Rationale: Hypothetical moral dilemmas, pitting characteristically utilitarian and non-utilitarian outcomes against each other, have played a central role in investigations of moral decision-making. Preferences for utilitarian over non-utilitarian responses have been explained by two contrasting hypotheses; one implicating increased deliberative reasoning, and the other implicating diminished harm aversion. In recent field experiments, these hypotheses have been investigated using alcohol intoxication to impair both social and cognitive functioning. These studies have found increased utilitarian responding, arguably as a result of alcohol impairing affective empathy. Objectives: The present research expands existing investigations by examining the acute effects of alcohol on affective empathy and subsequent moral judgments in traditional vignettes and moral actions in virtual reality, as well as physiological responses in moral dilemmas. Methods: Participants (N = 48) were administered either a placebo or alcohol in one of two dosages; low or moderate. Both pre- and post intervention, participants completed a moral action and moral judgment task alongside behavioural measures of affective empathy. Results: Higher dosages of alcohol consumption resulted in inappropriate empathic responses to facial displays of emotion, mirroring responses of individuals high in trait psychopathy, but empathy for pain was unaffected. Whilst affective empathy was influenced by alcohol consumption in a facial responding task, both moral judgments and moral actions were unaffected. Conclusions: These results suggest that facets, beyond or in addition to deficits in affective empathy, might influence the relationship between alcohol consumption and utilitarian endorsements.
    • The experimental psychology of moral enhancement: We should if we could, but we can't

      Terbeck, S.; Francis, Kathryn B. (2018-10-16)
      In this chapter we will review experimental evidence related to pharmacological moral enhancement. Firstly, we will present our recent study in which we found that a drug called propranolol could change moral judgements. Further research, which also investigated this, found similar results. Secondly, we will discuss the limitations of such approaches, when it comes to the idea of general “human enhancement”. Whilst promising effects on certain moral concepts might be beneficial to the development of theoretical moral psychology, enhancement of human moral behaviour in general – to our current understanding – has more side-effects than intended effects, making it potentially harmful. We give an overview of misconceptions when taking experimental findings beyond the laboratory and discuss the problems and solutions associated with the psychological assessment of moral behaviour. Indeed, how is morality “measured” in psychology, and are those measures reliable?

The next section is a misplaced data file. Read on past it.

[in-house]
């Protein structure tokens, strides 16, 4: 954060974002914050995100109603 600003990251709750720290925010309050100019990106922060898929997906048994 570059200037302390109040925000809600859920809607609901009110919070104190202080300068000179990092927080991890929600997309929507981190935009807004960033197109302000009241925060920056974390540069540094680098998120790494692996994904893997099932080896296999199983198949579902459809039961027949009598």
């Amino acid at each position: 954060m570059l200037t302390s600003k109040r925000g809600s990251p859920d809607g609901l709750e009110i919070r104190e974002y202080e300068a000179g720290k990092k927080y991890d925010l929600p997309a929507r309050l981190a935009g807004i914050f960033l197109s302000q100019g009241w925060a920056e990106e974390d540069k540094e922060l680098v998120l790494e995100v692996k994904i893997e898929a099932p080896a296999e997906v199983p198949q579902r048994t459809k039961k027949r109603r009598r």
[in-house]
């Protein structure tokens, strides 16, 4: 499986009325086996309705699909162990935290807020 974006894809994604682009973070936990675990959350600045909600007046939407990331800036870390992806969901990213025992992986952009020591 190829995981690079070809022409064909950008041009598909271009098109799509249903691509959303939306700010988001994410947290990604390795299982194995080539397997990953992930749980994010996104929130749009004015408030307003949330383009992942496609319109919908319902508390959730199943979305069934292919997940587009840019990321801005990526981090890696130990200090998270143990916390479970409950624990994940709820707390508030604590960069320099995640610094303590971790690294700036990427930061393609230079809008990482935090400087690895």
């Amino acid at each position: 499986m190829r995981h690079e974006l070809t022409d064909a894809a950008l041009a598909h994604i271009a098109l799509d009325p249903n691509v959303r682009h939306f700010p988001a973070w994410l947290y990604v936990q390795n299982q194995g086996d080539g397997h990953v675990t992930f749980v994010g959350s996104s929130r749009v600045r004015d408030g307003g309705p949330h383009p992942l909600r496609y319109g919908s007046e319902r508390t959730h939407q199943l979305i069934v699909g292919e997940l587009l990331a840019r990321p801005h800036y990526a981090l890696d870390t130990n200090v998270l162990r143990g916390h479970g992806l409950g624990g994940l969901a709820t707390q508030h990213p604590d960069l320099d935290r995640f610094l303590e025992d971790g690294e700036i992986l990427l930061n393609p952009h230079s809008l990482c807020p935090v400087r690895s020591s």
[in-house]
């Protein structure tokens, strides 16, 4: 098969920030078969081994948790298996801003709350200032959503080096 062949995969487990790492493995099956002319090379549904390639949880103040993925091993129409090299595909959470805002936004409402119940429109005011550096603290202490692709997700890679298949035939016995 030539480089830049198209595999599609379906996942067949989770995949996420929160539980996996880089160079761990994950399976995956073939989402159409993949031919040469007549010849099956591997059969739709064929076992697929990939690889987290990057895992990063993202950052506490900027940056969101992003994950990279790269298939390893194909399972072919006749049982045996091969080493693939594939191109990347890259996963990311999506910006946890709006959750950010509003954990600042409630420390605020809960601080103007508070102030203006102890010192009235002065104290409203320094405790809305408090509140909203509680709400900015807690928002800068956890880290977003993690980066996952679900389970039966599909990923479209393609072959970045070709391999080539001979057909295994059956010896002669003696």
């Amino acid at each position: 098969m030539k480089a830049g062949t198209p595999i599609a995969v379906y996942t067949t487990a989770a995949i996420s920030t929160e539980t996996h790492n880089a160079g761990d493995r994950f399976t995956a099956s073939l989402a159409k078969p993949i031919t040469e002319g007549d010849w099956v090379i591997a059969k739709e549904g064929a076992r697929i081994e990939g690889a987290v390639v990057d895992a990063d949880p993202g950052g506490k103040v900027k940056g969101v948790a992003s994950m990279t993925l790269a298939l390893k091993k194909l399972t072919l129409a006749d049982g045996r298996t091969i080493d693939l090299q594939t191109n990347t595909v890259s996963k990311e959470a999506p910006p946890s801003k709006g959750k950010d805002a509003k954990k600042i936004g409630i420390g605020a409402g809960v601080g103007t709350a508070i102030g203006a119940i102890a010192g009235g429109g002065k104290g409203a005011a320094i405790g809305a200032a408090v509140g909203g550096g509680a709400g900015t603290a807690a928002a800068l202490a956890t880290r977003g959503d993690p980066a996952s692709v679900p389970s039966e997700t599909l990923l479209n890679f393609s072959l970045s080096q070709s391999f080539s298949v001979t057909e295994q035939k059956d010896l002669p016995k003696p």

• Virtual morality in the helping professions: Simulated action and resilience

      Francis, Kathryn B.; Gummerum, M.; Ganis, G.; Howard, I.S.; Terbeck, S. (2018-08)
      Recent advances in virtual technologies have allowed the investigation of simulated moral actions in aversive moral dilemmas. Previous studies have employed diverse populations to explore these actions, with little research considering the significance of occupation on moral decision‐making. For the first time, in this study we have investigated simulated moral actions in virtual reality made by professionally trained paramedics and fire service incident commanders who are frequently faced with and must respond to moral dilemmas. We found that specially trained individuals showed distinct empathic and related personality trait scores and that these declined with years of experience working in the profession. Supporting the theory that these professionals develop resilience in moral conflict, reduced emotional arousal was observed during virtual simulations of a distressing dilemma. Furthermore, trained professionals demonstrated less regret following the execution of a moral action in virtual reality when compared to untrained control populations. We showed that, contrary to previous research, trained individuals made the same moral judgements and moral actions as untrained individuals, though showing less arousal and regret. In the face of increasing concerns regarding empathy decline in health care professionals, we suggest that the nature of this decline is complex and likely reflects the development of a necessary emotional resilience to distressing events.